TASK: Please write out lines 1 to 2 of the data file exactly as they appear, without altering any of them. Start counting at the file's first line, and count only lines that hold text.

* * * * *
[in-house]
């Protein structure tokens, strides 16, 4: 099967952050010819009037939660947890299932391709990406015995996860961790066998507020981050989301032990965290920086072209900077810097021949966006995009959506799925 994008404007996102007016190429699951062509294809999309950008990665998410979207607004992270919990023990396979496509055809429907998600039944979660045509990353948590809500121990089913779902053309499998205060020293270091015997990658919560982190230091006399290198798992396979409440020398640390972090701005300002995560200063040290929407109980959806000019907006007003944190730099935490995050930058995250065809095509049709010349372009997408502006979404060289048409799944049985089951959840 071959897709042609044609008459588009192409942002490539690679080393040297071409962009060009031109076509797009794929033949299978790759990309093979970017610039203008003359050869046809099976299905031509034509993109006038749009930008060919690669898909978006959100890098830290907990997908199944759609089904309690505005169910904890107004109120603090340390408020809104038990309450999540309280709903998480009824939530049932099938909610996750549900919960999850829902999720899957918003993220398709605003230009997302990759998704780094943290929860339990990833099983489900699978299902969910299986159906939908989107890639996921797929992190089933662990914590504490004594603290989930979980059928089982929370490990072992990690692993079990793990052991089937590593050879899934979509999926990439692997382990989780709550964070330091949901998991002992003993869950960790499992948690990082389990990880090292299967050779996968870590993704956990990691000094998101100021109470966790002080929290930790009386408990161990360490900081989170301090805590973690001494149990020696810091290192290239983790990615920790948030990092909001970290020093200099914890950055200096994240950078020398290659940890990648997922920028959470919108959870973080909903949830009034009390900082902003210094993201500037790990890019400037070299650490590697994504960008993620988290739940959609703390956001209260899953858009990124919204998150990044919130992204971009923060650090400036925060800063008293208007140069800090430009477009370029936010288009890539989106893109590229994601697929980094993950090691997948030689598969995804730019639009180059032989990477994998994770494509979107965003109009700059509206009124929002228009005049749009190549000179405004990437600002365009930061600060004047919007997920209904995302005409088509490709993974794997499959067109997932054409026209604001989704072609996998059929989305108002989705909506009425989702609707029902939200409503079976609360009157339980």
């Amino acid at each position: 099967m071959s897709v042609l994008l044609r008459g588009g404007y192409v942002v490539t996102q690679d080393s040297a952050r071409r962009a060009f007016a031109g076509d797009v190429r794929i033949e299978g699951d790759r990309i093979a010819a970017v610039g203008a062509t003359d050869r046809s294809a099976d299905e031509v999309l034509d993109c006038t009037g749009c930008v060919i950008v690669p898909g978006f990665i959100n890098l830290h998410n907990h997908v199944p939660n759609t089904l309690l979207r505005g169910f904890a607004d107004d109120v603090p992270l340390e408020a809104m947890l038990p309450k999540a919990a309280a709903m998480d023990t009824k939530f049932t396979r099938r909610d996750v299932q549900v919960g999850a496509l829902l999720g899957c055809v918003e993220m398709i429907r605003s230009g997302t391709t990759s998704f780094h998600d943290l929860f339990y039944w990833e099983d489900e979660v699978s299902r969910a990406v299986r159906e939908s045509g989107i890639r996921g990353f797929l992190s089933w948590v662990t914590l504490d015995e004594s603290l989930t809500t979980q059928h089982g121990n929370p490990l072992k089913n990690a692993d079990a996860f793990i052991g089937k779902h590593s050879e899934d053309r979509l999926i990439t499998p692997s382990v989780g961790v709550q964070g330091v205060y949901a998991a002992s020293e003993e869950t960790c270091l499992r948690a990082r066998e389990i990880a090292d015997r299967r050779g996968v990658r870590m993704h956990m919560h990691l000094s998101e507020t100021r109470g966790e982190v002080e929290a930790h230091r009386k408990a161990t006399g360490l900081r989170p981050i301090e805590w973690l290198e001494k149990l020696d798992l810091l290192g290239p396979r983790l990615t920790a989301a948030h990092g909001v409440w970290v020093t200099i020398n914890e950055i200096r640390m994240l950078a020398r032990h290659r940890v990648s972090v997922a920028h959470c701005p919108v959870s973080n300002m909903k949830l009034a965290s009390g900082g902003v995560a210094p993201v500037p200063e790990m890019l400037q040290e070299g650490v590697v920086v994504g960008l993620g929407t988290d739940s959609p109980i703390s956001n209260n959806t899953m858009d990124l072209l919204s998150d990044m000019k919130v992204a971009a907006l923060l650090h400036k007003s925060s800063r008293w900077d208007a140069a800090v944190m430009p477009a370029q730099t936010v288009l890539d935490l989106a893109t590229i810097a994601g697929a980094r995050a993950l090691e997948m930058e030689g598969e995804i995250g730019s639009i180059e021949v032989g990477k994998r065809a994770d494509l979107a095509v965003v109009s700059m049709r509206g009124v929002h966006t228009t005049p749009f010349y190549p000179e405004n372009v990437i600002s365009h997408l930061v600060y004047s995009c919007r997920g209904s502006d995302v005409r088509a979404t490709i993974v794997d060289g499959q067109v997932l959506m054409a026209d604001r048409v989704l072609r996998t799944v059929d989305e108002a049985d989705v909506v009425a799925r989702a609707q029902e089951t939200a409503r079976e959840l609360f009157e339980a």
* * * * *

[in-house]
């Protein structure tokens, strides 16, 4: 099967952050010819009037939660947890299932391709990406015995996860961790066998507020981050989301032990965290920086072209900077810097021949966006995009959506799925 994008404007996102007016190429699951062509294809999309950008990665998410979207607004992270919990023990396979496509055809429907998600039944979660045509990353948590809500121990089913779902053309499998205060020293270091015997990658919560982190230091006399290198798992396979409440020398640390972090701005300002995560200063040290929407109980959806000019907006007003944190730099935490995050930058995250065809095509049709010349372009997408502006979404060289048409799944049985089951959840 071959897709042609044609008459588009192409942002490539690679080393040297071409962009060009031109076509797009794929033949299978790759990309093979970017610039203008003359050869046809099976299905031509034509993109006038749009930008060919690669898909978006959100890098830290907990997908199944759609089904309690505005169910904890107004109120603090340390408020809104038990309450999540309280709903998480009824939530049932099938909610996750549900919960999850829902999720899957918003993220398709605003230009997302990759998704780094943290929860339990990833099983489900699978299902969910299986159906939908989107890639996921797929992190089933662990914590504490004594603290989930979980059928089982929370490990072992990690692993079990793990052991089937590593050879899934979509999926990439692997382990989780709550964070330091949901998991002992003993869950960790499992948690990082389990990880090292299967050779996968870590993704956990990691000094998101100021109470966790002080929290930790009386408990161990360490900081989170301090805590973690001494149990020696810091290192290239983790990615920790948030990092909001970290020093200099914890950055200096994240950078020398290659940890990648997922920028959470919108959870973080909903949830009034009390900082902003210094993201500037790990890019400037070299650490590697994504960008993620988290739940959609703390956001209260899953858009990124919204998150990044919130992204971009923060650090400036925060800063008293208007140069800090430009477009370029936010288009890539989106893109590229994601697929980094993950090691997948030689598969995804730019639009180059032989990477994998994770494509979107965003109009700059509206009124929002228009005049749009190549000179405004990437600002365009930061600060004047919007997920209904995302005409088509490709993974794997499959067109997932054409026209604001989704072609996998059929989305108002989705909506009425989702609707029902939200409503079976609360009157339980």